Some Thoughts on Douk Gill Scar


Douk Gill Scar, long thought to be the main overflow rising for flood waters from the Brans Gill Head system, was finally proved to play this rôle in 1954. Ten lbs of fluorescein introduced into Hull Pot finally emerged 10 days later at both Brans Gill Head and Douk Gill Scar, the weather during the latter part of the test being rather wet. In dry or average weather, Brans Gill Head flows steadily, draining the Hull Pot group of pots, Hunt and Penyghent Pots, the Churn Milk Hole area, Silverdale Gill Pot and finally the whole of the southwest side of Fountains Fell as far over as Out Fell, while Douk Gill remains dry. In wet weather, Brans Gill increases in volume somewhat, but after a while, Douk Gill starts to flow, frequently very heavily. In severe conditions of flooding, the flow at Douk Gill Scar may be several times that of Brans Gill at the same time. Consequently, between the junction of the two passages and the outflow of Brans Gill Head, there must be an appreciable constriction which limits the flow.

If we assume that in dry weather the flow through to Brans Gill does not back up much inside the cave, then there should be a passage with an airspace leading from the entrance to Douk Gill to the hidden stream between Hull Pot and Brans Gill. This idea, of course, is an old one and has encouraged attempts to penetrate the very flat and wide bedding plane.

Further thoughts on the subject followed the partial opening up of the Fountains Fell drainage systems in the shape of Hammer Pot and Magnetometer Pot. These ideas are based on the results of six key fluorescein tests carried out by members of the Northern Pennine Club over a period of years. The results are summarised below :

in miles
Time to
Hull Pot to Brans Gill and Douk Gill 110
Hunt Pot via Penyghent Pot to Brans Gill 19
Churn Milk Hole to Brans Gill Head 22
Silverdale Gill Pot to Brans Gill Head 2.52.5
Gingling Sinks to Brans Gill Head 33.5
Rough Close Sinks4 4

Ignoring small possible variations in time due to different weather conditions, it seems apparent that these tests suggest that the main cave systems feeding Brans Gill Head can be divided into two dissimilar groups : Hull Pot and Hunt Pot systems having a long travel time in the order of 10 days for one mile, and the Fountains Fell system as a whole having an average travel time of one day per mile approximately. These facts lead one to believe :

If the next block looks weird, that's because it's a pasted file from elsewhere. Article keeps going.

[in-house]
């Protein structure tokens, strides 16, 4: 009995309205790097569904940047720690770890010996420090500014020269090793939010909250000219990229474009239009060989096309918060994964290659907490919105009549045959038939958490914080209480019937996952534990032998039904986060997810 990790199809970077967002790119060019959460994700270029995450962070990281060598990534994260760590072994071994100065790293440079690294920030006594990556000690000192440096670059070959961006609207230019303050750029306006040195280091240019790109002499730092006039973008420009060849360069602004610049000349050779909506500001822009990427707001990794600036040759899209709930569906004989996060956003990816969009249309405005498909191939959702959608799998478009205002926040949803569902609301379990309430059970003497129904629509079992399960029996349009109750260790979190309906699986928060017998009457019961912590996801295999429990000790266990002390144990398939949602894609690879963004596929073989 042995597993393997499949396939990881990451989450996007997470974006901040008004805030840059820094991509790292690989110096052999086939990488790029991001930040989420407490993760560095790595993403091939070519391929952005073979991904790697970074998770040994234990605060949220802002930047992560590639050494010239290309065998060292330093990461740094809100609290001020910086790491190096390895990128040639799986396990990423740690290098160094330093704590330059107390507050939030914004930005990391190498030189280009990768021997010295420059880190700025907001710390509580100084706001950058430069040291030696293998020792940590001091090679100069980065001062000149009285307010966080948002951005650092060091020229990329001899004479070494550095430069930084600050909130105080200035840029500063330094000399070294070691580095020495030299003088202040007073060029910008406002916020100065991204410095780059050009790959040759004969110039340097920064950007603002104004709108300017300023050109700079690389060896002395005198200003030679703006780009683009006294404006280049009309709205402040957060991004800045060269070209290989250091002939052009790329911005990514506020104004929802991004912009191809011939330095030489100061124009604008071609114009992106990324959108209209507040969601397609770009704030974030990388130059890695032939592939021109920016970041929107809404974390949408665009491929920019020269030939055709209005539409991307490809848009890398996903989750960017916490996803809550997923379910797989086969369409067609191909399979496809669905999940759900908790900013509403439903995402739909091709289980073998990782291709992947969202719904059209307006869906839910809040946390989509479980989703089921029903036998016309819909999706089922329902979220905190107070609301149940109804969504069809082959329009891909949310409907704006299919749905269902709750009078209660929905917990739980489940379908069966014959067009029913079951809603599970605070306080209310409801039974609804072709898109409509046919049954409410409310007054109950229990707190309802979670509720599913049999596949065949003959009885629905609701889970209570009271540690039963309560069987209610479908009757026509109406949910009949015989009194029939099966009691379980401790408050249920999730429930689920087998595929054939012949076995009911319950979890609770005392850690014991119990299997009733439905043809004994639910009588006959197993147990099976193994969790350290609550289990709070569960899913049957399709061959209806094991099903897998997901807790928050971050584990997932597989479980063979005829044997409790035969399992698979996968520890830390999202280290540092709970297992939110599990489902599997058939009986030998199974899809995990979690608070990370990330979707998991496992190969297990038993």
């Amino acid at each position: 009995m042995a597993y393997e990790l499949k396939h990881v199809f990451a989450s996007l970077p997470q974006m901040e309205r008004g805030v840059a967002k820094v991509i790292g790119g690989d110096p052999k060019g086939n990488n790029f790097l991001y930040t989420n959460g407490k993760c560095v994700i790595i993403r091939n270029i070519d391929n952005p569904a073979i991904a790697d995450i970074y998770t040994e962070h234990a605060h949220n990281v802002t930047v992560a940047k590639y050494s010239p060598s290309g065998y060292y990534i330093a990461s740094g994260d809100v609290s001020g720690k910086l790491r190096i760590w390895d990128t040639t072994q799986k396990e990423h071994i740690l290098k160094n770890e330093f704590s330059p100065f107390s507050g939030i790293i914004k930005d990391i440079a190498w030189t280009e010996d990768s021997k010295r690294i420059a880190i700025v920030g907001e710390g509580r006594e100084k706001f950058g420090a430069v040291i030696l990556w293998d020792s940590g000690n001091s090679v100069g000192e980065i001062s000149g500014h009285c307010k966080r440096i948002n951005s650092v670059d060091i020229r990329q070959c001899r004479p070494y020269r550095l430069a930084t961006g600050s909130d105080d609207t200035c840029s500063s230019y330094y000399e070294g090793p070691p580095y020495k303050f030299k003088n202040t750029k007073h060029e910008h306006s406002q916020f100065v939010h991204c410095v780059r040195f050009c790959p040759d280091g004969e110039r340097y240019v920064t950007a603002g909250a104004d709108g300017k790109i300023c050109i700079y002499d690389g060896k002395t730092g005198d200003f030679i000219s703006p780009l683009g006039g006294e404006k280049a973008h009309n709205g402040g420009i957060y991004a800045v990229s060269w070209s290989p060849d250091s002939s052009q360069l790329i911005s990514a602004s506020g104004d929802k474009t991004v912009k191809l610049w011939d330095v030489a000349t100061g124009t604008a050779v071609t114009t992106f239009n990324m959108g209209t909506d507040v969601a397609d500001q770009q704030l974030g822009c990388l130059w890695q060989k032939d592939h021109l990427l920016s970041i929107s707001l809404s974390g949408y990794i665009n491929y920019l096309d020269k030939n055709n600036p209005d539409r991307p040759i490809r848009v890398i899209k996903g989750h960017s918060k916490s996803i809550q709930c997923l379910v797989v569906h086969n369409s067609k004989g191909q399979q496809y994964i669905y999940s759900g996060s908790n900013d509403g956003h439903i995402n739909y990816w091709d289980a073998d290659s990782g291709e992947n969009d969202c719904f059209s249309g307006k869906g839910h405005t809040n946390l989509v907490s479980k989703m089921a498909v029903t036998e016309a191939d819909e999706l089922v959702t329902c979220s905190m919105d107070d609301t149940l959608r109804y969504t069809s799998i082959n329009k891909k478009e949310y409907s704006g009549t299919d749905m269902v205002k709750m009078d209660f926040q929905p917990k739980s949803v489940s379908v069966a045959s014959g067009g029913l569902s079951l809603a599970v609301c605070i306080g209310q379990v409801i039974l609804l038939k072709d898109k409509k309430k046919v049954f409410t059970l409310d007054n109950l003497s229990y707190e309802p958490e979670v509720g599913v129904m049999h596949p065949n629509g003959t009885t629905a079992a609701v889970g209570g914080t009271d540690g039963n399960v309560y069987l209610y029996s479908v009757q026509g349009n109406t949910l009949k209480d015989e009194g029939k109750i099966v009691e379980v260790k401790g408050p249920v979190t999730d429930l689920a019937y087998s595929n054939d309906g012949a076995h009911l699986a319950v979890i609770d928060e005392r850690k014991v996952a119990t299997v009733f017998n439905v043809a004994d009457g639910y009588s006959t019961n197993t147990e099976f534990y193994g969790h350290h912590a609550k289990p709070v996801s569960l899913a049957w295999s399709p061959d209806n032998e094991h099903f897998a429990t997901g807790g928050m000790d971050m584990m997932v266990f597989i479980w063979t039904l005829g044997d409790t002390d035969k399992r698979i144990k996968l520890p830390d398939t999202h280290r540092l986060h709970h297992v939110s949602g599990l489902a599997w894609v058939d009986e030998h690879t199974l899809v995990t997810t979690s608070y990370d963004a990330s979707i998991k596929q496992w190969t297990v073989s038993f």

(a) That the main water system of the Hull Pot group is of a submerged, slow-flowing type, unlikely to be directly explorable at water level, and

(b) The Out Fell - Fountains Fell - Silverdale Gill system must be predominantly vadose in character over its main length in spite of the frequency of local sumps found at the Fountains Fell end. This lends weight to the idea of penetrating Douk Gill Scar in the hope of reaching the main inlet from the Fountains Fell system which might then be explorable by means of scaling tackle.

How far back behind the outlet of Brans Gill Head may this inlet from Fountains Fell lie ? If we make a simplifying assumption, then a rough idea may be obtained. Assuming that the water system from Hull Pot to Brans Gill is submerged all the way and the speed of flow is uniform, then the velocity is 176 yards per day. Somewhere along this line the Fountains Fell inlet joins in and acquires approximately this same speed in the submerged zone, the Fountains Fell inlet being small compared with the main Hull Pot flow. Now the relationship between the times of flow for different distances on the Fountains Fell side does not allow of very much time being spent in the submerged last portion of the journey. To take a conservative view, one day might be a reasonable guess. This would imply that the junction of the two systems is not likely to be more than 176 yards behind the rising of Brans Gill Head. It might well be even nearer than this. Thus two avenues of approach are suggested :- there is a sporting chance that cave diving at Brans Gill might show results; and a better chance still of success at Douk Gill. In fact if Douk Gill is pushed with sufficient determination it will surely go.

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